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Time Horizon - Power of Three CD (album) cover


Time Horizon



4.03 | 42 ratings

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5 stars Third time is a charm for Time Horizon and The Power of Three album (now that is what I call convoluted wordplay) , just released in early 2022. Their first two albums were gratifyingly attractive, setting the stage for this third masterpiece. While I enjoy the bleak, atmospheric, dark and at times doomsday-ish style of prog, it is certainly very handy to listen to something a bit more joyful and upbeat. Time Horizon are a HIGHLY skilled US band that are keen in expressing a Christian message but certainly nowhere near preaching mode in any way. Just being positive is what they really wish to evoke and that, they do well indeed. First, the superlative musicality jumps right out at you with massive symphonic keyboard textures, fortified by a wicked rhythm section, as both the reptilian bass and the eruptive drums are first rate. With dual guitarists and two keyboard players, the sound is overpowering, bombastic and often outright poignant, as the material here really shoots for the stars. The lead vocals by David Bradley Mau are exceptionally interesting, very impressive, hinting at times at Saga's Michael Sadler, one of the finer voices in prog rock. Though not boldly going beyond the universe in terms of style, the crafty melodies and the instrumental prowess are seductively enchanting, offering up a convincing set-list of hummable, yet sophisticated tunes, well balanced and expertly arranged. If Yes would have followed this recipe instead of the poppier dross found on their more recent albums, they would still be leading the prog movement.

Within seconds of the opening salvo assaulting my nodes, I started nervously giggling, a sure sign of how affected I am by truly ingenious music. "Living for a Better Day" may also serve as an anthem of sorts, as current as one could possibly hope for. Punchy, bold, confident and goose bumps galore, the voice just seduces within that hard beat and the suave melody. Throw in a brash synth flurry, a sterling guitar splash, a bopping bass ditty (Allan White), all glued together by some sturdy drums from Bruce Gaetke. Straight for the jugular, the delicious musical venom has entered my soul and I like it.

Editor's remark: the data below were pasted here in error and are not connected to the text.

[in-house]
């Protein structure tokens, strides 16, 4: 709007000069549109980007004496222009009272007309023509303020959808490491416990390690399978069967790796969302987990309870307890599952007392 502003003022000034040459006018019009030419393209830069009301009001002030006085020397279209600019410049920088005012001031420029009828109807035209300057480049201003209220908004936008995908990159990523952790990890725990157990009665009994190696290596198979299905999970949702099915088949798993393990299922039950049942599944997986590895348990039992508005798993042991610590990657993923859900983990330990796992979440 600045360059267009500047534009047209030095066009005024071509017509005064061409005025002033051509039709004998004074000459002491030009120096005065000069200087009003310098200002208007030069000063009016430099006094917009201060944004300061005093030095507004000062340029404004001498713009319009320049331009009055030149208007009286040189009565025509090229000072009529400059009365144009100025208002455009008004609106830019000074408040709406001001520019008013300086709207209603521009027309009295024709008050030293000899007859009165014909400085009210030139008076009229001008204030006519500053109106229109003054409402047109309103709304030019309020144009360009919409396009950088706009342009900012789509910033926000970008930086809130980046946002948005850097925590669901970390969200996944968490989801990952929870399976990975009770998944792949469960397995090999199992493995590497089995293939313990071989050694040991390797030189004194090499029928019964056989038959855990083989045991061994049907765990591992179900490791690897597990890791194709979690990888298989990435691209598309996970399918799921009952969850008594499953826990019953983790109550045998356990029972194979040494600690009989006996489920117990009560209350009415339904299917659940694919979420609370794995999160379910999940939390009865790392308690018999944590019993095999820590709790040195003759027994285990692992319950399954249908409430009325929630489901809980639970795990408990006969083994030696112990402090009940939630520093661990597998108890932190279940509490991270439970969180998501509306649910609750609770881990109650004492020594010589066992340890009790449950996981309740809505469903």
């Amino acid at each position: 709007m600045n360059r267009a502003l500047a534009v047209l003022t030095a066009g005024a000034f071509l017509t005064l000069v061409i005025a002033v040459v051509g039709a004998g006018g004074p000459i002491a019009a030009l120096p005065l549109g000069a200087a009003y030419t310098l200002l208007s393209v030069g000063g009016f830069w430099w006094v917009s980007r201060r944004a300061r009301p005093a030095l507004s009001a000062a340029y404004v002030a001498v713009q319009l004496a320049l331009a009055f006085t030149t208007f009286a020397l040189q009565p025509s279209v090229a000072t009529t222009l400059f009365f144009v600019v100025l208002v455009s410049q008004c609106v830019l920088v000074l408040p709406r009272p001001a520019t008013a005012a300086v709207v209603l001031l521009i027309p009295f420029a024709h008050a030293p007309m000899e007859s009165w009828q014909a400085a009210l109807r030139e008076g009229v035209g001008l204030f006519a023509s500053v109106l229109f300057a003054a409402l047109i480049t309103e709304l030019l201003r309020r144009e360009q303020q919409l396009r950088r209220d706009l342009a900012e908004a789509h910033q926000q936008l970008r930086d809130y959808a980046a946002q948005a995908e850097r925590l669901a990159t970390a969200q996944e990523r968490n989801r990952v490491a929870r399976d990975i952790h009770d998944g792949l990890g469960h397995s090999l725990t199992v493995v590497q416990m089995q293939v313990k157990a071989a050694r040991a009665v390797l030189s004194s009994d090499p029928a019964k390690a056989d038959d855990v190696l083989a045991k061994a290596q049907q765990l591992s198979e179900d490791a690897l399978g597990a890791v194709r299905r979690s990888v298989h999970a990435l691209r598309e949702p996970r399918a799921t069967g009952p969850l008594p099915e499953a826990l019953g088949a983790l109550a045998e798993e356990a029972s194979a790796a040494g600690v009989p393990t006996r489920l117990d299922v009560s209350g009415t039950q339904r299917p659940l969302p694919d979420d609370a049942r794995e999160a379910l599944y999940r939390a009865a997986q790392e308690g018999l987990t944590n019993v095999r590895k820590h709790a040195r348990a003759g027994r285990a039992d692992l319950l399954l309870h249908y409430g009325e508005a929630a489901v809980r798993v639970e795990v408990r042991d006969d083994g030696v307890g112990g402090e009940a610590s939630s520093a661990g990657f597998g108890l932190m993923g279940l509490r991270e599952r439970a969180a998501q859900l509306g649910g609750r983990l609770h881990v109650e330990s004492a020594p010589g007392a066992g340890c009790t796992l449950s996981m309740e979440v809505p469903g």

Next up, the insistent and reverential beauty of "I Hear, I See", offering 'hope, truth and wonder', I had a brief thought of what Steve Perry's Journey would sound like in a full-on prog envelope. Intense vocals, heavenly choir work, tough rhythmic pulse, and a simply gorgeous melody. Another anthem for the ages. The instrumental break is breathtaking, sizzling guitars ripping wildly, as the voice just hammers away at any reticence or anxiety. The orgasmic downturn is just pure genius, a masterful finale to a great song.

The short smoky organ-rumbling "Prelude" is a keyboard treat, Raph Ottensen is no slouch on the ivories, a modern day Jurgen Fritz of Triumvirat fame. He is just setting the stage for another insanely tasty track, "the Razor's Edge", a conventional set-up until the double melody kicks in, raising the level to an ever-higher plane, adding bombast and insistence to the mix. Paroxysm at its finest.

Halfway into the album, I cannot help nodding my head in tacit acknowledgement of a great album washing over me, entertained as well as feeling positive and content, no small feat in the current doom-laden bunker world we try to live in. On "Steve's Song" the wild fretless bass played by the famous Michael Manring carves a glorious path, with celestial choir mellotron in the background, just to further their chop credentials, and prove they can play with the best of them. A delicate piano etude ignites the lovely "Time to Wonder Why", a classy ballad if there ever was one, a slow burn, dripping with melancholia, oozing with regret, the focus on the voice and the poignant lyrics.

"The Great Divide" returns to more forceful tone, with hints at vintage Kansas, a supple voice and heavy rhythmic support in close combat, as the Hammond burns brightly, at times almost Deep Purple comes to mind. The mid section settles down into a nice bass groove with tinkling piano and breaks galore, before splashing a few solos on synth and retreating back to the main melody.

The finale arrives in the form of the brooding "Digital Us", a modern take on the mechanical technology that gives us so much opportunity as well as endless propaganda and preaching. Funny how religion is now being displaced by newfangled theories on social conduct, dictating once again what is right, what is wrong and how we should all feel collectively the same. "All so blind" is repeated here not often enough! Perhaps reverting to a more organic life would do us all a favour, rekindling the notions of happiness and serenity as opposed to ceaseless criticism of everything under the sun. The final seconds are current.

I fully understand that I keep giving 5 star reviews, much to the chagrin of some who feel this may be gratuitous but this has been my mantra since day one on PA, highlighting what is really good and staying away from the dross altogether, letting others do the dirty work (Steely Dan song, I believe). I choose to remain positive and upbeat.

5 Strength trios

tszirmay | 5/5 |


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